Fourth, Hill never explores Paul’s understanding of what it means to be human. The idea of human beings as image-bearing agents, reflecting God’s wisdom into the world, could be extremely fruitful for his project. Psalm 8 offers a “high” view of the human vocation within the overall praise of the one God. Instead, Hill (like some others) assumes that Dunn is correct to suggest that an “Adam” Christology would mean a “low” Christology, and so fails to see how it might actually work within a fully Nicene, and indeed Chalcedonian, model.

Fifth, Hill never takes account of the fact that the dynamic and relational account of “God” demanded by Paul’s language might be better understood not with fourth-century categories but with existing, though often ignored, Jewish ones. In Israel’s Scriptures, “God” was both the creator and the Exodus-God, who came to dwell in the midst of his people. Paul arguably understood the events concerning Jesus, and the gift and continuing agency of the Spirit, in those terms: new creation, new Exodus, and the newly tabernacling divine Presence.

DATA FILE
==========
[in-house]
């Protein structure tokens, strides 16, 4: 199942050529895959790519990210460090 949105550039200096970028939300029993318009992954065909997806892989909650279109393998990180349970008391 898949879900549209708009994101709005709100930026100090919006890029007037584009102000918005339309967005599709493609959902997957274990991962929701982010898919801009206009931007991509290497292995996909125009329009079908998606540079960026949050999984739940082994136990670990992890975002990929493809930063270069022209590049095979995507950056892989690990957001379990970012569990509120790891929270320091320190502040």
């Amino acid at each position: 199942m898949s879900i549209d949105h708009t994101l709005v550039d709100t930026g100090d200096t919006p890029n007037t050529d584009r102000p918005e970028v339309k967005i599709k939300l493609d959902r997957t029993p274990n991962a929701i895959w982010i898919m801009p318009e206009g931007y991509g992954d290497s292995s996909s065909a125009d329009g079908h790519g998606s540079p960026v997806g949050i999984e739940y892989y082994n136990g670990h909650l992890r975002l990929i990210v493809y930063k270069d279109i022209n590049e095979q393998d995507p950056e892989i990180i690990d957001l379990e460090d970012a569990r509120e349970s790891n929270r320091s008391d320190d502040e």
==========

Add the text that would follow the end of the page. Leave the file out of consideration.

Within those interlocking biblical and Jewish frames of reference, many Jews retrieved the narrative of Scripture in terms of Israel’s God coming back in person to reveal his glory in a sudden rescue operation (Isa. 40 and 52 come to mind). This plays into the Temple theology that is arguably central to Paul’s vision of both Jesus and the Spirit but that again Hill never incorporates into his scheme. For a fully trinitarian theology of Paul, then, we do not have to “amplify” his voice by importing categories from later centuries (p. 171, quoting R.R. Reno). We should instead note the ways in which some ancient Jews told the story of the one God, and the ways in which the death and resurrection of Israel’s kingdom-inaugurating Messiah compelled Paul and others to tell that same story in terms of Jesus and the Spirit.

With that, the theological relationship between early Jewish Christianity and later Greek theology is posed afresh. Wesley Hill’s book raises this perennial question in an exciting and provocative manner, and for that we may be thankful.

The Rt. Rev. N.T. Wright is professor of New Testament and early Christianity at the University of St. Andrews, Scotland.